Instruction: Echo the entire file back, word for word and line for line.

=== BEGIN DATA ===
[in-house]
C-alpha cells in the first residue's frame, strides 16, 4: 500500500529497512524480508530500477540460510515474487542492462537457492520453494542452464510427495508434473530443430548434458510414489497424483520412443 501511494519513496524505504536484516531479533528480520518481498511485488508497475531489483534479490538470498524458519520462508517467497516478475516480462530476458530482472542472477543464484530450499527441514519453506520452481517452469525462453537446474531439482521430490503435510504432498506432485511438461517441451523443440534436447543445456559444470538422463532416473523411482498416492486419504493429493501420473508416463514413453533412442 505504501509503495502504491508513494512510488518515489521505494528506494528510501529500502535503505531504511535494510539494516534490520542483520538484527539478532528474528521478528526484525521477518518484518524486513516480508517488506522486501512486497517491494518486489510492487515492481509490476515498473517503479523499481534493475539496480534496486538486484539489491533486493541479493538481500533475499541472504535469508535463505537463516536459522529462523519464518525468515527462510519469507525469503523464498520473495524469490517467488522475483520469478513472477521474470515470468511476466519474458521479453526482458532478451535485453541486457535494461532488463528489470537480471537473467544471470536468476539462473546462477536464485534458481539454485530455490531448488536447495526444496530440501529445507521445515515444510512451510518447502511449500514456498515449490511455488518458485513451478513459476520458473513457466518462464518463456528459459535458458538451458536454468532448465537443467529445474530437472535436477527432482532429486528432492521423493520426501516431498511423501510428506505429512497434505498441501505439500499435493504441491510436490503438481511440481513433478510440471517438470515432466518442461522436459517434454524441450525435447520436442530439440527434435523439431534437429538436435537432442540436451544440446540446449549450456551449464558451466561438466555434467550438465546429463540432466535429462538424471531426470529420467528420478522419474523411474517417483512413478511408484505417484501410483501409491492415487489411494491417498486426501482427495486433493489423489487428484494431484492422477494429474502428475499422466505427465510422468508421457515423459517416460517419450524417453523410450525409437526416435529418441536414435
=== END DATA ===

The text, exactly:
[in-house]
C-alpha cells in the first residue's frame, strides 16, 4: 500500500529497512524480508530500477540460510515474487542492462537457492520453494542452464510427495508434473530443430548434458510414489497424483520412443 501511494519513496524505504536484516531479533528480520518481498511485488508497475531489483534479490538470498524458519520462508517467497516478475516480462530476458530482472542472477543464484530450499527441514519453506520452481517452469525462453537446474531439482521430490503435510504432498506432485511438461517441451523443440534436447543445456559444470538422463532416473523411482498416492486419504493429493501420473508416463514413453533412442 505504501509503495502504491508513494512510488518515489521505494528506494528510501529500502535503505531504511535494510539494516534490520542483520538484527539478532528474528521478528526484525521477518518484518524486513516480508517488506522486501512486497517491494518486489510492487515492481509490476515498473517503479523499481534493475539496480534496486538486484539489491533486493541479493538481500533475499541472504535469508535463505537463516536459522529462523519464518525468515527462510519469507525469503523464498520473495524469490517467488522475483520469478513472477521474470515470468511476466519474458521479453526482458532478451535485453541486457535494461532488463528489470537480471537473467544471470536468476539462473546462477536464485534458481539454485530455490531448488536447495526444496530440501529445507521445515515444510512451510518447502511449500514456498515449490511455488518458485513451478513459476520458473513457466518462464518463456528459459535458458538451458536454468532448465537443467529445474530437472535436477527432482532429486528432492521423493520426501516431498511423501510428506505429512497434505498441501505439500499435493504441491510436490503438481511440481513433478510440471517438470515432466518442461522436459517434454524441450525435447520436442530439440527434435523439431534437429538436435537432442540436451544440446540446449549450456551449464558451466561438466555434467550438465546429463540432466535429462538424471531426470529420467528420478522419474523411474517417483512413478511408484505417484501410483501409491492415487489411494491417498486426501482427495486433493489423489487428484494431484492422477494429474502428475499422466505427465510422468508421457515423459517416460517419450524417453523410450525409437526416435529418441536414435